A life-and-death fight isn’t polite. We shouldn’t expect such a battle to be bound by the Marquess of Queensberry rules – or any other code of ‘civilized’ behavior.
A few days ago, a squirrel fell from a high branch of a tree in my yard – a sight which, squirrels being squirrels, we had never witnessed before. The animal was alive when it hit the ground, but we found its body awhile later. Then the cause of its fall was obvious: its eyes had been torn out, apparently by a bird whose nest the squirrel had invaded. While the squirrel had merely been hungry, the bird was fighting for its life, and for the new life in its eggs.
In many parts of the world, people are fighting for their lives, and for the lives of future generations. They are threatened by famine, drought, flood and disease: all consequences of runaway corporate capitalism. The breadth and intensity of this conflict are no longer news to anyone who’s paying attention. So far, however, these desperate people are still behaving in a remarkably ‘civilized’ fashion.
But it’s not the human combatants that have seized my attention. Rather, it’s the corporations on the other side of the fight. They have realized, before most of us humans, that their survival is at stake. They are standing together, fighting for their own existence and for their progeny. And they’ve taken off the gloves.
How else can we interpret the surveillance, the SLAPP suits, the corruption and the killing? What other explanation for their incredible lies and their staggering payoffs? The Western ‘system’ that we have built is fighting for its life – fighting us, its creators. How is that possible? What ‘machine’ would hold such aspirations?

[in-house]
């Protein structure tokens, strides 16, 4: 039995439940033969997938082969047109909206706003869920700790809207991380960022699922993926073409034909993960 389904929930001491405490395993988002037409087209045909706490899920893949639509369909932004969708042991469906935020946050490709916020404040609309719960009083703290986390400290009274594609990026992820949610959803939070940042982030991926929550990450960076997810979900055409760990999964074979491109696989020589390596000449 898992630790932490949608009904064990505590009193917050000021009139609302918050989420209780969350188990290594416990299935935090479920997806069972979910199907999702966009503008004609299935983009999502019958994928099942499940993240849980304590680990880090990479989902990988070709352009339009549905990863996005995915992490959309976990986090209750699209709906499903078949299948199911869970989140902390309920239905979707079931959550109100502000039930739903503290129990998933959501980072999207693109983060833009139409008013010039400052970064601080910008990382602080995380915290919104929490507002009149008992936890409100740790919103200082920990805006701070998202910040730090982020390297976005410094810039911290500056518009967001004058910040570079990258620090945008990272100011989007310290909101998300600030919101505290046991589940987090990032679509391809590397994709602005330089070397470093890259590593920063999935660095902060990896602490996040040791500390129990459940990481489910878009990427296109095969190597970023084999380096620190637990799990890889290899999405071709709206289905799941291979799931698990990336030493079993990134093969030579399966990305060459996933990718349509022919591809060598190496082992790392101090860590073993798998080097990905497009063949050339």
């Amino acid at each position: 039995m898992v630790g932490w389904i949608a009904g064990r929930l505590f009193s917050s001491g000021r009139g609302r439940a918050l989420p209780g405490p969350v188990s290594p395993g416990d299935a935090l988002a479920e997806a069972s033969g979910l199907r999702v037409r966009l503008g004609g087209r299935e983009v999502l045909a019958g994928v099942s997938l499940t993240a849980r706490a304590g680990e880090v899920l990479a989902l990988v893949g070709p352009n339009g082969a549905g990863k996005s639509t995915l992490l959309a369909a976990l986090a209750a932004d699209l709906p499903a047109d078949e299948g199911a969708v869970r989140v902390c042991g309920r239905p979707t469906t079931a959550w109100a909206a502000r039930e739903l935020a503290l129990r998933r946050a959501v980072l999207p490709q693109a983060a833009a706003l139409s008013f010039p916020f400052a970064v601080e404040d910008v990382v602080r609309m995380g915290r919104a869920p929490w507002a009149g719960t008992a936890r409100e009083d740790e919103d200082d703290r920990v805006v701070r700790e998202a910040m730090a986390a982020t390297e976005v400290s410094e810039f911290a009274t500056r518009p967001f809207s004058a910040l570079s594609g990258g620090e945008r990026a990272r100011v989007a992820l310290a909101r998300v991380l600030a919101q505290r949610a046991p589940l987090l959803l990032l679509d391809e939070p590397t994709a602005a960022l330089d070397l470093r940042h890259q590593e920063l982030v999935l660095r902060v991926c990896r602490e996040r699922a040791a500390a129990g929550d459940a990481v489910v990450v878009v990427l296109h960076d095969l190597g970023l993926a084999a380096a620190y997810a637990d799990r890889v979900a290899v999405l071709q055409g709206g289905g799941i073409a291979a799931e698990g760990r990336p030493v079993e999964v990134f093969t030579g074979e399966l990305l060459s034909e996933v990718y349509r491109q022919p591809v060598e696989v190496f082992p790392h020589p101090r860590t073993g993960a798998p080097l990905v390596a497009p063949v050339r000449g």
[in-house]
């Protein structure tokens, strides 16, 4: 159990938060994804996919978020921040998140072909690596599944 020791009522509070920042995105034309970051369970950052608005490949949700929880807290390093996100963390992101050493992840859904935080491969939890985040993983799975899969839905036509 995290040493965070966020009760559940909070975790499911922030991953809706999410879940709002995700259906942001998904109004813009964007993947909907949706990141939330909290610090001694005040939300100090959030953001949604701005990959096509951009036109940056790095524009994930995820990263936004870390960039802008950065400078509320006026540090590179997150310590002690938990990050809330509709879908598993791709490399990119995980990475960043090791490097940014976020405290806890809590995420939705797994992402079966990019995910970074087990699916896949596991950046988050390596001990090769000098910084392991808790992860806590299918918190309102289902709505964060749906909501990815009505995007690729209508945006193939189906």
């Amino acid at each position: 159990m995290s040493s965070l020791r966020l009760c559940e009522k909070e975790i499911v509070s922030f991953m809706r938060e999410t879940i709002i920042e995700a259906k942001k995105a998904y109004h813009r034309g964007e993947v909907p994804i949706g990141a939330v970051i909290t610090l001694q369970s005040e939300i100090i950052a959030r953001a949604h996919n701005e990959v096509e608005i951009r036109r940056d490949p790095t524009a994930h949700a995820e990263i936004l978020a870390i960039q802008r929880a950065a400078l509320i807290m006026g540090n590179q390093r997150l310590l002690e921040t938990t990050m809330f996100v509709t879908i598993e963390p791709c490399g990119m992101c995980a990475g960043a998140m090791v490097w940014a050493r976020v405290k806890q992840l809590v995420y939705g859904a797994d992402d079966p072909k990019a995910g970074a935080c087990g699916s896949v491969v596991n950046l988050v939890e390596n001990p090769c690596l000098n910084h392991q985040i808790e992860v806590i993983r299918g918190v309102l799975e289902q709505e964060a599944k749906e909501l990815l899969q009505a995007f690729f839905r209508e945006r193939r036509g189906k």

The old ones knew. Maybe it has all happened before, or maybe their imaginations were simply more limber than ours have become. They left us the stories: Dr. Frankenstein, and the Sorcerer’s Apprentice. Before that, we had ‘The Fall.’ Tales of human hubris, of the Creature who usurped the role of Creator.
The Citizens United ruling isn’t an isolated incident, but it will do as a vignette of our folly. Having built an artifice of words, numbers and bricks, we decided to give it “life.” Without ever comprehending our own humanity, we gave away that humanity to a row of digits with a dollar sign. Once our creation had come to ‘life,’ shouldn’t we have expected that it would defend its existence?
I see us in a life-and-death struggle. It may not require us to adopt more vicious weapons and tactics than our adversary; but we need to consider that, for one of us to live, the other may need to die. If we cannot contemplate the more favorable outcome, we may be faced with the other.